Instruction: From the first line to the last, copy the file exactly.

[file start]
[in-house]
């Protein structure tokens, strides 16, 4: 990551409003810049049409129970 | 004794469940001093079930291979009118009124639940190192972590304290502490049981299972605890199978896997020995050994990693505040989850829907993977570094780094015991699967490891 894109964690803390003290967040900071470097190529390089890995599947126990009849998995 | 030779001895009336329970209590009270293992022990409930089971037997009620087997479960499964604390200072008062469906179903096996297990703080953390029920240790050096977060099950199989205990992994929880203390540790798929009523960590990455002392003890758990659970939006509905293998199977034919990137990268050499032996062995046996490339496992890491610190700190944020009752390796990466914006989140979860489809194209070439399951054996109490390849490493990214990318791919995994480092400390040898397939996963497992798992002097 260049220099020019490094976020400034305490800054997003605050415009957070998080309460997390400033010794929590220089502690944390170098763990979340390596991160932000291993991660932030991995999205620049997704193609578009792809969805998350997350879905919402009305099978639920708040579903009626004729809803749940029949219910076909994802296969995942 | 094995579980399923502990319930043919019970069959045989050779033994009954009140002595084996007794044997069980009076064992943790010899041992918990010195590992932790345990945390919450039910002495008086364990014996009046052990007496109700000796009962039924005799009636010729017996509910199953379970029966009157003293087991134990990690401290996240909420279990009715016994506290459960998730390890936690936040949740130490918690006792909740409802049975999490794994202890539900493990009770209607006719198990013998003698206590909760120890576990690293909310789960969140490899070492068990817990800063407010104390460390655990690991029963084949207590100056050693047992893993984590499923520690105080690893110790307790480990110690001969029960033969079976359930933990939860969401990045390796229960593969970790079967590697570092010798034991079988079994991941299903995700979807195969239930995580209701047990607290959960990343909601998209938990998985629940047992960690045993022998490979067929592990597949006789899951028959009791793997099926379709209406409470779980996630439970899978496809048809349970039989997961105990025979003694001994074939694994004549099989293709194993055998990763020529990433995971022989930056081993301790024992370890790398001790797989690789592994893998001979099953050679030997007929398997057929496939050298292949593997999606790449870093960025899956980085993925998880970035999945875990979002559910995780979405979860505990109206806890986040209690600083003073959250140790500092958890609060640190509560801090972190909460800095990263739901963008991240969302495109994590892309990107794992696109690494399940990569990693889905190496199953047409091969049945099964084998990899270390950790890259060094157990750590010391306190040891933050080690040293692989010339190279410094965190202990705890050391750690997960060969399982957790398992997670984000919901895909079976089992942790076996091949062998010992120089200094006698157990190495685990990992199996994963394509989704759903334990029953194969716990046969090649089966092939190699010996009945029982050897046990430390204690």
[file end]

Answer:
[in-house]
């Protein structure tokens, strides 16, 4: 990551409003810049049409129970 | 004794469940001093079930291979009118009124639940190192972590304290502490049981299972605890199978896997020995050994990693505040989850829907993977570094780094015991699967490891 894109964690803390003290967040900071470097190529390089890995599947126990009849998995 | 030779001895009336329970209590009270293992022990409930089971037997009620087997479960499964604390200072008062469906179903096996297990703080953390029920240790050096977060099950199989205990992994929880203390540790798929009523960590990455002392003890758990659970939006509905293998199977034919990137990268050499032996062995046996490339496992890491610190700190944020009752390796990466914006989140979860489809194209070439399951054996109490390849490493990214990318791919995994480092400390040898397939996963497992798992002097 260049220099020019490094976020400034305490800054997003605050415009957070998080309460997390400033010794929590220089502690944390170098763990979340390596991160932000291993991660932030991995999205620049997704193609578009792809969805998350997350879905919402009305099978639920708040579903009626004729809803749940029949219910076909994802296969995942 | 094995579980399923502990319930043919019970069959045989050779033994009954009140002595084996007794044997069980009076064992943790010899041992918990010195590992932790345990945390919450039910002495008086364990014996009046052990007496109700000796009962039924005799009636010729017996509910199953379970029966009157003293087991134990990690401290996240909420279990009715016994506290459960998730390890936690936040949740130490918690006792909740409802049975999490794994202890539900493990009770209607006719198990013998003698206590909760120890576990690293909310789960969140490899070492068990817990800063407010104390460390655990690991029963084949207590100056050693047992893993984590499923520690105080690893110790307790480990110690001969029960033969079976359930933990939860969401990045390796229960593969970790079967590697570092010798034991079988079994991941299903995700979807195969239930995580209701047990607290959960990343909601998209938990998985629940047992960690045993022998490979067929592990597949006789899951028959009791793997099926379709209406409470779980996630439970899978496809048809349970039989997961105990025979003694001994074939694994004549099989293709194993055998990763020529990433995971022989930056081993301790024992370890790398001790797989690789592994893998001979099953050679030997007929398997057929496939050298292949593997999606790449870093960025899956980085993925998880970035999945875990979002559910995780979405979860505990109206806890986040209690600083003073959250140790500092958890609060640190509560801090972190909460800095990263739901963008991240969302495109994590892309990107794992696109690494399940990569990693889905190496199953047409091969049945099964084998990899270390950790890259060094157990750590010391306190040891933050080690040293692989010339190279410094965190202990705890050391750690997960060969399982957790398992997670984000919901895909079976089992942790076996091949062998010992120089200094006698157990190495685990990992199996994963394509989704759903334990029953194969716990046969090649089966092939190699010996009945029982050897046990430390204690």